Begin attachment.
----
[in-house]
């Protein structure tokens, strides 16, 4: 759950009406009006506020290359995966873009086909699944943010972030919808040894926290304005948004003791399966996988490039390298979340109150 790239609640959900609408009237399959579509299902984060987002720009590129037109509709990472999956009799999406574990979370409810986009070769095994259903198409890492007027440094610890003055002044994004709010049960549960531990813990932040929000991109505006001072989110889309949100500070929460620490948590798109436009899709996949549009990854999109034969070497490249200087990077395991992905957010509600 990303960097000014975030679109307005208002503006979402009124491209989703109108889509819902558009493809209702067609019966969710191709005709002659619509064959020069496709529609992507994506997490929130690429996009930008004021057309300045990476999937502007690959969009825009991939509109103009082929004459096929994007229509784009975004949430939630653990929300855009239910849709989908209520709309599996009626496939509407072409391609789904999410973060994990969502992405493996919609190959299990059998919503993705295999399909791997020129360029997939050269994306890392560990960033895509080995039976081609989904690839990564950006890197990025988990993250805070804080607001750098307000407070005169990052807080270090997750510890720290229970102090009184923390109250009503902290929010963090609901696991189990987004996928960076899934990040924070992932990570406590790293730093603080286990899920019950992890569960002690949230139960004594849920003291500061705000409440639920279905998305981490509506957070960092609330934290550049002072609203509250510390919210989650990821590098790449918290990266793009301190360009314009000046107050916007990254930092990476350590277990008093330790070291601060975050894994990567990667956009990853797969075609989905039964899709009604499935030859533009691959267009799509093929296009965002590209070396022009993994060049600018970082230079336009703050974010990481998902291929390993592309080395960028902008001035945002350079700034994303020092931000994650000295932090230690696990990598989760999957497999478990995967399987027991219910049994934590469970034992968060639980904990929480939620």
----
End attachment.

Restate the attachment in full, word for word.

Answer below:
[in-house]
């Protein structure tokens, strides 16, 4: 759950009406009006506020290359995966873009086909699944943010972030919808040894926290304005948004003791399966996988490039390298979340109150 790239609640959900609408009237399959579509299902984060987002720009590129037109509709990472999956009799999406574990979370409810986009070769095994259903198409890492007027440094610890003055002044994004709010049960549960531990813990932040929000991109505006001072989110889309949100500070929460620490948590798109436009899709996949549009990854999109034969070497490249200087990077395991992905957010509600 990303960097000014975030679109307005208002503006979402009124491209989703109108889509819902558009493809209702067609019966969710191709005709002659619509064959020069496709529609992507994506997490929130690429996009930008004021057309300045990476999937502007690959969009825009991939509109103009082929004459096929994007229509784009975004949430939630653990929300855009239910849709989908209520709309599996009626496939509407072409391609789904999410973060994990969502992405493996919609190959299990059998919503993705295999399909791997020129360029997939050269994306890392560990960033895509080995039976081609989904690839990564950006890197990025988990993250805070804080607001750098307000407070005169990052807080270090997750510890720290229970102090009184923390109250009503902290929010963090609901696991189990987004996928960076899934990040924070992932990570406590790293730093603080286990899920019950992890569960002690949230139960004594849920003291500061705000409440639920279905998305981490509506957070960092609330934290550049002072609203509250510390919210989650990821590098790449918290990266793009301190360009314009000046107050916007990254930092990476350590277990008093330790070291601060975050894994990567990667956009990853797969075609989905039964899709009604499935030859533009691959267009799509093929296009965002590209070396022009993994060049600018970082230079336009703050974010990481998902291929390993592309080395960028902008001035945002350079700034994303020092931000994650000295932090230690696990990598989760999957497999478990995967399987027991219910049994934590469970034992968060639980904990929480939620």